Tag: Self-help

Thought of the Week- Triggering

There has be a lot of print, media and discussion, way beyond the point of ad nauseum, dedicated to this recent phenomenon; triggering. It is the rage in academia and education in general and from my perspective doing real damage with micro aggression identification becoming a sport and not the fun kind. It appears that we are not preparing our youth for success in the world nor are we helping society in general. We can and should disagree without a triggering episode. Holding differing thoughts should be encouraged and in fact celebrated. It is time that we took back the narrative and outline what triggering really looks like in the real business world. Below are the Top 10 THINGS that SHOULD TRIGGER

10- You’re are late for an appointment or meeting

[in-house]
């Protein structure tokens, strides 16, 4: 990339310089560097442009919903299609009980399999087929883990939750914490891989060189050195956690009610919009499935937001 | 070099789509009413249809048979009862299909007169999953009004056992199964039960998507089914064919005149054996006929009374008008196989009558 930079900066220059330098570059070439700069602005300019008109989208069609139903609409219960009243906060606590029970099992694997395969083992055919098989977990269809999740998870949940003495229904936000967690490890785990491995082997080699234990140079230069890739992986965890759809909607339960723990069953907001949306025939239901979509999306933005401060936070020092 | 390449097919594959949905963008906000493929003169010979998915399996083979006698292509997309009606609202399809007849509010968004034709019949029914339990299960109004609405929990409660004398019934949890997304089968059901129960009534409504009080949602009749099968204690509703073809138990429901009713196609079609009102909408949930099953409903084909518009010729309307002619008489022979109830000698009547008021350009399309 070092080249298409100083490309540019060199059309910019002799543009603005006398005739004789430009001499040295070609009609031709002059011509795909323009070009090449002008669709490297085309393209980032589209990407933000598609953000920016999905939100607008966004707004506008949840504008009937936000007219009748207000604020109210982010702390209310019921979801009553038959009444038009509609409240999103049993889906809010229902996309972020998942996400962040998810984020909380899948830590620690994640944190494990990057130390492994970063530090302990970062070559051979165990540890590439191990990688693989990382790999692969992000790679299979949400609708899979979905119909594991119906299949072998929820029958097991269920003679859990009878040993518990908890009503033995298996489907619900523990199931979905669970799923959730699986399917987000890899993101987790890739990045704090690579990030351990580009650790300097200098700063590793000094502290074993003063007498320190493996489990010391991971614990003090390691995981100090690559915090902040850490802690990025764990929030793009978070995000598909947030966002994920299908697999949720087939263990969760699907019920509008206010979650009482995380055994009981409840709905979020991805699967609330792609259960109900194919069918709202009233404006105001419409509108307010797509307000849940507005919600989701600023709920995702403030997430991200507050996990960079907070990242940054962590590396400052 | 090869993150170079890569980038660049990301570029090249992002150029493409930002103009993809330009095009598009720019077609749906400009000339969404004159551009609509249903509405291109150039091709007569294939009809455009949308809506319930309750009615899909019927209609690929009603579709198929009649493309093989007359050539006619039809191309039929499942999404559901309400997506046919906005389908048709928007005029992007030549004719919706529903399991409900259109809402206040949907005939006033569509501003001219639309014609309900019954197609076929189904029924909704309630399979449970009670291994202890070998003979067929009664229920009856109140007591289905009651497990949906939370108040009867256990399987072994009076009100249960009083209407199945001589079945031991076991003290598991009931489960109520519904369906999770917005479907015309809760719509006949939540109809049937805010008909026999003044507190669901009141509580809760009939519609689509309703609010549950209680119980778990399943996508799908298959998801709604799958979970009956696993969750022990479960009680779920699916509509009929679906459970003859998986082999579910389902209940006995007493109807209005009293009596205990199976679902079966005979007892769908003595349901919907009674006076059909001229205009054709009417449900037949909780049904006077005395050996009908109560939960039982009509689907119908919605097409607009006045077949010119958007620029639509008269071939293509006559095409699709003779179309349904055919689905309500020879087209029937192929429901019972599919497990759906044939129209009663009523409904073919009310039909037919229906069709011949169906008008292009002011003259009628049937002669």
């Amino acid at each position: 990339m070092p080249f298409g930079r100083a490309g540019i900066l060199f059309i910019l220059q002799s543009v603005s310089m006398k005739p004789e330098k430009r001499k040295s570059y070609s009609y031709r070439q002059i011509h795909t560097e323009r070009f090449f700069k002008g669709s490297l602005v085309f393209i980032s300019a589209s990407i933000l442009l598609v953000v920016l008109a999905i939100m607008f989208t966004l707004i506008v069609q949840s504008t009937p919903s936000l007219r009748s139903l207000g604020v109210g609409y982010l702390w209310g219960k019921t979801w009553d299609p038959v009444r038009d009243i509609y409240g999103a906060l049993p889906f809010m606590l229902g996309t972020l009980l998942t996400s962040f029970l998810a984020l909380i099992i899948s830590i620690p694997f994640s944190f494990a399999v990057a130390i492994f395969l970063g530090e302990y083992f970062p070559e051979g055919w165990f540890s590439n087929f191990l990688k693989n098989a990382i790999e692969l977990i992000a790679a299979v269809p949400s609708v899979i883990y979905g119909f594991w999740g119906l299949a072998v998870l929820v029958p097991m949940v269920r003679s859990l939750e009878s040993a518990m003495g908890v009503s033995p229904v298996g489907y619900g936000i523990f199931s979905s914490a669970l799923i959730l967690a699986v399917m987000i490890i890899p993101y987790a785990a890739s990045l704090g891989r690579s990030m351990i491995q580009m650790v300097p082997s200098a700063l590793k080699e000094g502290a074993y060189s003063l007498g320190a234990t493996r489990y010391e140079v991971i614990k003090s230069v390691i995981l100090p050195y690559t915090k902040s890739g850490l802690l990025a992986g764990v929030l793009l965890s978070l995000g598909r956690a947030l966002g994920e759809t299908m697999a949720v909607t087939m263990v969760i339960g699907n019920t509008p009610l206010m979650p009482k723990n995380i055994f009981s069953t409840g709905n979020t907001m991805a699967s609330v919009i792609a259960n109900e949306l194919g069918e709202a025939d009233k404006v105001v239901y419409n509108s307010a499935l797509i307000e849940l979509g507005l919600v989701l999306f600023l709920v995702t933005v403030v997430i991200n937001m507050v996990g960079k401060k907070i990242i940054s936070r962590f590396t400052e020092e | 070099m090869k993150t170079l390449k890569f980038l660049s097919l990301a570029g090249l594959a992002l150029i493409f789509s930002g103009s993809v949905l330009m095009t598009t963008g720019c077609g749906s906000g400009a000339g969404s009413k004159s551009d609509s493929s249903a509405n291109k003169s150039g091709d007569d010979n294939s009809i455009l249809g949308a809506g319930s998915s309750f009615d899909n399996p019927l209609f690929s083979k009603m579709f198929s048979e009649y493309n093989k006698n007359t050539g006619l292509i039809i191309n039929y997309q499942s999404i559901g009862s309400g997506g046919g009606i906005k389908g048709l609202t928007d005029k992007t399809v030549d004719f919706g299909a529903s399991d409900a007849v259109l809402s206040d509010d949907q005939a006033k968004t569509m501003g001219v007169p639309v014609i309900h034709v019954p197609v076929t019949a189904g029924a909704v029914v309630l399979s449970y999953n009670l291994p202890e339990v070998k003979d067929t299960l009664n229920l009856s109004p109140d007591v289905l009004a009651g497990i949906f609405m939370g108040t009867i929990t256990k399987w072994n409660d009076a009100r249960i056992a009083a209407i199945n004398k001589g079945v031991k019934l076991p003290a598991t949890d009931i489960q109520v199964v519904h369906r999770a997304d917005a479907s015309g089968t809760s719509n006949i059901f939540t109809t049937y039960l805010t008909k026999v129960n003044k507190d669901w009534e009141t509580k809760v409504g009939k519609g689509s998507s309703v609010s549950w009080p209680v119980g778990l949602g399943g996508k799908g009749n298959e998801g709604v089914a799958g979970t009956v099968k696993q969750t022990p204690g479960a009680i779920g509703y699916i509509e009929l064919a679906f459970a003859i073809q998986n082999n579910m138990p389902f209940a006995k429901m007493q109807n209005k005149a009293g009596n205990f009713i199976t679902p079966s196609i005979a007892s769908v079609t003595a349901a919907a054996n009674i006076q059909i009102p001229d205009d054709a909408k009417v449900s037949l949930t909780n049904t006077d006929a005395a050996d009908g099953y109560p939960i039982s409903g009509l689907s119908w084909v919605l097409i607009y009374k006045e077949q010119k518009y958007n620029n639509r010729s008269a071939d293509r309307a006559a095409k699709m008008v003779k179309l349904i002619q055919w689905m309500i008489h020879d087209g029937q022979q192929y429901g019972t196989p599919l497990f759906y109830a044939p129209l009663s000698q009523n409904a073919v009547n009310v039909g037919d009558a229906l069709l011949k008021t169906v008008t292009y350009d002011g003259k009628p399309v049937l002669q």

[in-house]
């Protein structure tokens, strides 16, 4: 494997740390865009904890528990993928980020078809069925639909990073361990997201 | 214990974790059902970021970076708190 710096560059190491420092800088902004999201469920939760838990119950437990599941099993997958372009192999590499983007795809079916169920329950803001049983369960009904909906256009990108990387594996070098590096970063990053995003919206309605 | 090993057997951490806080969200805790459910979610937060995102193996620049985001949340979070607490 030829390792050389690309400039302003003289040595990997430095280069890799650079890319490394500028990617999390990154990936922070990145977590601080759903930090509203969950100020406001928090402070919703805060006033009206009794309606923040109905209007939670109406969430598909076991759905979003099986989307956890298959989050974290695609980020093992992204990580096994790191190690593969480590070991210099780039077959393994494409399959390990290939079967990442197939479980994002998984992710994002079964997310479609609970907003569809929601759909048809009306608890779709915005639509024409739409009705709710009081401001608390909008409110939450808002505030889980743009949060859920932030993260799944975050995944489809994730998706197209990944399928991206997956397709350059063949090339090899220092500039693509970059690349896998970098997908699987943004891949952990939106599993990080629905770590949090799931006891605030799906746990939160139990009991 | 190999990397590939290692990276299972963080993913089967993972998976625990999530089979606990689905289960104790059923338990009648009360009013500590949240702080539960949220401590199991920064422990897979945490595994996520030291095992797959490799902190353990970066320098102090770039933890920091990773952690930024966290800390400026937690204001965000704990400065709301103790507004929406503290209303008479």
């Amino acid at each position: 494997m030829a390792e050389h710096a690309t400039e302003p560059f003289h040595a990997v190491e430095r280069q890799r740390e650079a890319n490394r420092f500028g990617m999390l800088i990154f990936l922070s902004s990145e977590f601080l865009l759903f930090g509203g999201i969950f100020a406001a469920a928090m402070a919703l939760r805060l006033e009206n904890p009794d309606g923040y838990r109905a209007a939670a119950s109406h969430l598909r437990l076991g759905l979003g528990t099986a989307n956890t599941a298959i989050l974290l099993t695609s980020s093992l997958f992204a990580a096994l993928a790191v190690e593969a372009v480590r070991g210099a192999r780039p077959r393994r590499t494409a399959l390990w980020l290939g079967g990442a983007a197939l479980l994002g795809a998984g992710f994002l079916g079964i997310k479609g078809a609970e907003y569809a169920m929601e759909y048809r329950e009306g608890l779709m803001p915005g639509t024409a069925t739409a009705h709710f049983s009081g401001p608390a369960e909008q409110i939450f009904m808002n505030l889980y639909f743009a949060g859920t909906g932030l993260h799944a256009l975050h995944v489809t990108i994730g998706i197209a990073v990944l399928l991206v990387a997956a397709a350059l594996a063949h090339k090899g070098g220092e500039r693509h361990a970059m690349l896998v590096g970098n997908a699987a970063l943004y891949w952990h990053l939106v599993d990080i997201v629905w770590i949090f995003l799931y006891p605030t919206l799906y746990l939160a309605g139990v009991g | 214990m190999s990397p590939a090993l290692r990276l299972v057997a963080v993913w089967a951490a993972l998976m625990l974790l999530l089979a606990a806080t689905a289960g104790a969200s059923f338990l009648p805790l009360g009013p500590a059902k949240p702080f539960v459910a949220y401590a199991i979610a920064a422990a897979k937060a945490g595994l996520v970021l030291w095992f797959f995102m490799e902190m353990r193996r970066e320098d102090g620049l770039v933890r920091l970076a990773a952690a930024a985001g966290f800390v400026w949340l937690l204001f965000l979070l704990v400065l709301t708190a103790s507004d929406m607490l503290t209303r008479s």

9- You not do the work

8- You do not care enough about your career or company

7- You blame others for your lack of performance

6- you approach each day has a slack day

5- You ridicule others that want to advance

4- You think others should pander to you

3- if you think that a different point of view is not normal and causes distress

2- if you believe everyone should get a medal or award merely for participation

1- you do not respect yourself or others.

Think and Grow Rich by Napoleon Hill

Think and Grow Rich is written as straightforward as its title, designating it as an easy to understand and comprehensive guide on how to best attain, retain, and maintain your personal finances. What’s more however, is the lessons of rugged individualism, enlightening wisdom, and inspirational motivation that saturate Mr. Napoleon Hill’s pristine prose.